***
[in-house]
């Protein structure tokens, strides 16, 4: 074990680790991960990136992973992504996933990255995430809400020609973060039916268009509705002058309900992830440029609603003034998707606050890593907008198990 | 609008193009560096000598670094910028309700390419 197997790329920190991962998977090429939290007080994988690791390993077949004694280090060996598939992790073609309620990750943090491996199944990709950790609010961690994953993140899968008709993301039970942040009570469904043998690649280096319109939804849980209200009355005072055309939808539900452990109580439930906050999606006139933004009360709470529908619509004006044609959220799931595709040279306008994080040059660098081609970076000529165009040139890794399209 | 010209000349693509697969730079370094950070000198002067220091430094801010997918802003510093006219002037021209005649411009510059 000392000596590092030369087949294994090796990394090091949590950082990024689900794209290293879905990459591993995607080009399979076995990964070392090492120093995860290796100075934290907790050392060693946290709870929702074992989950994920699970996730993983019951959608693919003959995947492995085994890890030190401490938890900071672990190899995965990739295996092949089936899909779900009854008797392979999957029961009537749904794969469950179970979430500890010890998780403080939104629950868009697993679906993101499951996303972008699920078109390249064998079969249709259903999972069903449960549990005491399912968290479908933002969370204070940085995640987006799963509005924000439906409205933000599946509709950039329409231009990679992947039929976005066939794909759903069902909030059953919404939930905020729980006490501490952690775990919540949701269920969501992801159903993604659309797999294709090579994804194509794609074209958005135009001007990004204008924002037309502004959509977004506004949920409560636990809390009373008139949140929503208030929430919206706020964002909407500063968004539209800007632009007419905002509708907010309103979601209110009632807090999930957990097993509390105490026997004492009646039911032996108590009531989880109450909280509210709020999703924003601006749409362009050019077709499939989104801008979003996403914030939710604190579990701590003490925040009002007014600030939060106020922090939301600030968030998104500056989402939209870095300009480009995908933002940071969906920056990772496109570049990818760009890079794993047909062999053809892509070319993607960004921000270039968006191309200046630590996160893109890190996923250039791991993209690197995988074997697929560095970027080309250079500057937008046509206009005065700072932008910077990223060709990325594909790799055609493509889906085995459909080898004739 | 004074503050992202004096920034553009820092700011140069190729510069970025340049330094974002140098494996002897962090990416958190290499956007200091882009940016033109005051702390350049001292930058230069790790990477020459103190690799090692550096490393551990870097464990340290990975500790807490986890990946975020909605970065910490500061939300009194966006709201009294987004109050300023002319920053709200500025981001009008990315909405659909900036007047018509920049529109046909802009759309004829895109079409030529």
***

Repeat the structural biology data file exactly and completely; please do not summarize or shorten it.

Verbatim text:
[in-house]
């Protein structure tokens, strides 16, 4: 074990680790991960990136992973992504996933990255995430809400020609973060039916268009509705002058309900992830440029609603003034998707606050890593907008198990 | 609008193009560096000598670094910028309700390419 197997790329920190991962998977090429939290007080994988690791390993077949004694280090060996598939992790073609309620990750943090491996199944990709950790609010961690994953993140899968008709993301039970942040009570469904043998690649280096319109939804849980209200009355005072055309939808539900452990109580439930906050999606006139933004009360709470529908619509004006044609959220799931595709040279306008994080040059660098081609970076000529165009040139890794399209 | 010209000349693509697969730079370094950070000198002067220091430094801010997918802003510093006219002037021209005649411009510059 000392000596590092030369087949294994090796990394090091949590950082990024689900794209290293879905990459591993995607080009399979076995990964070392090492120093995860290796100075934290907790050392060693946290709870929702074992989950994920699970996730993983019951959608693919003959995947492995085994890890030190401490938890900071672990190899995965990739295996092949089936899909779900009854008797392979999957029961009537749904794969469950179970979430500890010890998780403080939104629950868009697993679906993101499951996303972008699920078109390249064998079969249709259903999972069903449960549990005491399912968290479908933002969370204070940085995640987006799963509005924000439906409205933000599946509709950039329409231009990679992947039929976005066939794909759903069902909030059953919404939930905020729980006490501490952690775990919540949701269920969501992801159903993604659309797999294709090579994804194509794609074209958005135009001007990004204008924002037309502004959509977004506004949920409560636990809390009373008139949140929503208030929430919206706020964002909407500063968004539209800007632009007419905002509708907010309103979601209110009632807090999930957990097993509390105490026997004492009646039911032996108590009531989880109450909280509210709020999703924003601006749409362009050019077709499939989104801008979003996403914030939710604190579990701590003490925040009002007014600030939060106020922090939301600030968030998104500056989402939209870095300009480009995908933002940071969906920056990772496109570049990818760009890079794993047909062999053809892509070319993607960004921000270039968006191309200046630590996160893109890190996923250039791991993209690197995988074997697929560095970027080309250079500057937008046509206009005065700072932008910077990223060709990325594909790799055609493509889906085995459909080898004739 | 004074503050992202004096920034553009820092700011140069190729510069970025340049330094974002140098494996002897962090990416958190290499956007200091882009940016033109005051702390350049001292930058230069790790990477020459103190690799090692550096490393551990870097464990340290990975500790807490986890990946975020909605970065910490500061939300009194966006709201009294987004109050300023002319920053709200500025981001009008990315909405659909900036007047018509920049529109046909802009759309004829895109079409030529």